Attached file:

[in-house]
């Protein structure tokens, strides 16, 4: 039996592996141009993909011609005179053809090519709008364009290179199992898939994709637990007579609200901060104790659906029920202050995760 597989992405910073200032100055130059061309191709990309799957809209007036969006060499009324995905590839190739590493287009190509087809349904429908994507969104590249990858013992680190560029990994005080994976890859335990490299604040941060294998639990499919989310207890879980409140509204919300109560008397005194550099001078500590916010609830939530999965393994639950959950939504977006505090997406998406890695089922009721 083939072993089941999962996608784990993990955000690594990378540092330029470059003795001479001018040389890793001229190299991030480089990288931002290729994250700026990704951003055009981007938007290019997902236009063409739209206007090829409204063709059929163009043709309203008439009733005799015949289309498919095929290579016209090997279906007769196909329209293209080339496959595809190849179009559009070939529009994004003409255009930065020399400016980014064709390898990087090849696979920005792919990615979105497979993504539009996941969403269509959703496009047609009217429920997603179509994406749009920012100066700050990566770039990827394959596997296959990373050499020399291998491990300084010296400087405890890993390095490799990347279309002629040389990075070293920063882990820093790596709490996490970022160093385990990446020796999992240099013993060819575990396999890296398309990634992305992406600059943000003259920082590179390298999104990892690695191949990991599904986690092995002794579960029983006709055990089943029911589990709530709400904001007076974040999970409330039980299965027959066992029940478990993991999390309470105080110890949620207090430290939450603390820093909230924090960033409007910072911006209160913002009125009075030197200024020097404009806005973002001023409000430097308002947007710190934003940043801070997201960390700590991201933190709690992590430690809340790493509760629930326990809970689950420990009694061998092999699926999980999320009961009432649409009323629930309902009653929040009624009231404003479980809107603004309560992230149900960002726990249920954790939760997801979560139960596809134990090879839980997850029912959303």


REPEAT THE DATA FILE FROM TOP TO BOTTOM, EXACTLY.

[in-house]
């Protein structure tokens, strides 16, 4: 039996592996141009993909011609005179053809090519709008364009290179199992898939994709637990007579609200901060104790659906029920202050995760 597989992405910073200032100055130059061309191709990309799957809209007036969006060499009324995905590839190739590493287009190509087809349904429908994507969104590249990858013992680190560029990994005080994976890859335990490299604040941060294998639990499919989310207890879980409140509204919300109560008397005194550099001078500590916010609830939530999965393994639950959950939504977006505090997406998406890695089922009721 083939072993089941999962996608784990993990955000690594990378540092330029470059003795001479001018040389890793001229190299991030480089990288931002290729994250700026990704951003055009981007938007290019997902236009063409739209206007090829409204063709059929163009043709309203008439009733005799015949289309498919095929290579016209090997279906007769196909329209293209080339496959595809190849179009559009070939529009994004003409255009930065020399400016980014064709390898990087090849696979920005792919990615979105497979993504539009996941969403269509959703496009047609009217429920997603179509994406749009920012100066700050990566770039990827394959596997296959990373050499020399291998491990300084010296400087405890890993390095490799990347279309002629040389990075070293920063882990820093790596709490996490970022160093385990990446020796999992240099013993060819575990396999890296398309990634992305992406600059943000003259920082590179390298999104990892690695191949990991599904986690092995002794579960029983006709055990089943029911589990709530709400904001007076974040999970409330039980299965027959066992029940478990993991999390309470105080110890949620207090430290939450603390820093909230924090960033409007910072911006209160913002009125009075030197200024020097404009806005973002001023409000430097308002947007710190934003940043801070997201960390700590991201933190709690992590430690809340790493509760629930326990809970689950420990009694061998092999699926999980999320009961009432649409009323629930309902009653929040009624009231404003479980809107603004309560992230149900960002726990249920954790939760997801979560139960596809134990090879839980997850029912959303």